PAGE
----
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Cord Blood Banking in Singapore – How Much Does It Cost & Is It Worth the Money?

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Since the 2000s, new parents and parents-to-be in Singapore now have the chance to do cord blood banking, i.e. store the baby’s cord blood for the future.

Unless you’re well-informed, cord blood banking is very hard to make a snap decision about. But this is what happens to many parents in Singapore. That’s because cord blood banking is something with a very small window of opportunity. It must be done right after baby is born, and you have to make your decision between Week 28 and Week 32 of your pregnancy.

The cost of cord blood banking can be hard to swallow – it’s in the thousands. But then the benefits are said to be immense. You might even be told that storing cord blood is like “medical insurance” for your baby.

So, is it worth the money? How exactly does it work? And what are the options? We’re here to give you the answers.

 

What is cord blood banking?

Cord blood is blood left in the umbilical cord and placenta after delivery. It’s precious because it’s a great source of haematopoietic (blood-forming) stem cells (HSC) which have the unique ability to develop into many different types of blood cells.

These cells are literally too immature to know what they want to be when they grow up. So, they’re adaptable and can be matched to more functions and patients without side effects or rejection. As a result, they can be used to repair tissues, organs, blood vessels and treat of a host of diseases especially blood disorders and blood cancers.

Cord blood banking is storing the stem cells from the cord blood for future medical use. This service has been available in Singapore since 2001.

The procedure involves drawing cord blood from the umbilical cord after birth. This is both painless and harmless to you and your baby. The blood is then bagged and brought to the lab to be checked for diseases. If your blood cells make the cut, they are are then frozen (“cryogenically preserved”) in tanks for the length of time you desire.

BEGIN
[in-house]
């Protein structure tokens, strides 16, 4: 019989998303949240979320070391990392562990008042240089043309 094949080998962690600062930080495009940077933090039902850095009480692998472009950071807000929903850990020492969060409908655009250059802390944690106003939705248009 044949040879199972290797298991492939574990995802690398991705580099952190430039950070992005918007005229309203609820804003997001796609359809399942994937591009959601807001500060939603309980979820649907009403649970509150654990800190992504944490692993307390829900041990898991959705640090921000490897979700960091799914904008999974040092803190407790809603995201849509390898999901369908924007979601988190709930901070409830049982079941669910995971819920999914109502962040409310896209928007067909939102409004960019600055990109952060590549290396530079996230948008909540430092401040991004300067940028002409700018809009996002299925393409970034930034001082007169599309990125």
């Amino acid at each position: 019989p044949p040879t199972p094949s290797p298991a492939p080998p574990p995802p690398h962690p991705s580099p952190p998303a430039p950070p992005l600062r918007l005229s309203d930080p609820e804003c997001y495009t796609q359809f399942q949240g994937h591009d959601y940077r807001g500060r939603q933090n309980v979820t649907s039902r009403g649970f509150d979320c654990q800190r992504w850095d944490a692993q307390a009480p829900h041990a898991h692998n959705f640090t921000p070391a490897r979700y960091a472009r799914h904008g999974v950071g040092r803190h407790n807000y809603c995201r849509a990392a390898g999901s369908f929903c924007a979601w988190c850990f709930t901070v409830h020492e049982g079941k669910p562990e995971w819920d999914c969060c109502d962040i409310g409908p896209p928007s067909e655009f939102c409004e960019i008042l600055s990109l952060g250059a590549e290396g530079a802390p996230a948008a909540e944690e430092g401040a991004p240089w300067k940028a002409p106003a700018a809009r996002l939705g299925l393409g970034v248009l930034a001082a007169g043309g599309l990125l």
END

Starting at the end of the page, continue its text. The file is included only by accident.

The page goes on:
How much does cord blood banking cost?

In Singapore, there are actually 2 options for cord blood banking: public  and private. The former is actually a donation, similar to how adults donate blood. Once your baby’s cord blood is donated, it’s up for anyone else in need to use.

The private option, also known as family cord blood banking, lets you store the cord blood in a personal “account”, and is set aside for your family’s use. You will have to pay for private cord blood storage, and this can be done at 4 places:

Cord blood bank Cost (cord blood storage for 21 years)
Singapore Cord Blood Bank $5,200
Cordlife $6,600 to $6,700
StemCord $5,850
Cryoviva $4,950 to $6,000

Cord blood banking definitely isn’t cheap, though it helps that you can use your child’s CDA account to pay for the storage. Still, you’re looking at a $5,000 investment, so the least you should do is assess the 4 organisations and weigh the benefits of doing it.

In deciding which cord blood bank to go with, apart from the cost, you should also check on the organisation’s:

  • Reputation: this is a long-term commitment and you want an organisation that has a good track record, has been around and can be counted on to stay around
  • Accreditation: how recognised are its processing and storage methods
  • Technology: what kind of technology does it use for both processing and storage

We’ll go into the 4 organisations in a bit more detail, before discussing the benefits of cord blood banking.

 

Singapore Cord Blood Bank

Singapore Cord Blood Bank (SCBB) is the only public cord blood bank in Singapore and has been around since 2005. It used to only take in donations, but since late 2017, SCBB now offers private cord blood banking as well.

You might choose to donate your cord blood rather than paying for storage. Donating to SCBB is free, and it can save the lives of others. In fact, cord blood stored in the public bank has a much higher chance of being used for good – 2.2% – compared to a much slimmer 0.04% chance of use in a private bank.

If you donate and require a cord blood transplant in the future, you can withdraw for free, whereas a non-donor who needs a withdrawal would need to pay up to $27,000.

Of course, many Singaporeans would still choose to save the cord blood for their own family just in case. At SCBB, private cord blood banking is only available if you deliver in a government hospital.

It costs $2,200 for processing and storage for the first 5 years, then $1,000 for every 5 years after. The total cost for storing it for 21 years (up to when your baby turns into an adult) is $5,200.

 

Cordlife

Cordlife is Singapore’s first private cord blood bank – it actually pre-dates SCBB as it opened in 2001. It’s also Singapore’s biggest private cord blood bank.

What’s good about Cordlife is that it has its own storage facility, which means there’s greater control over security and storage prices. It’s also the only private cord blood bank that is SGX-listed, promising transparency and corporate governance.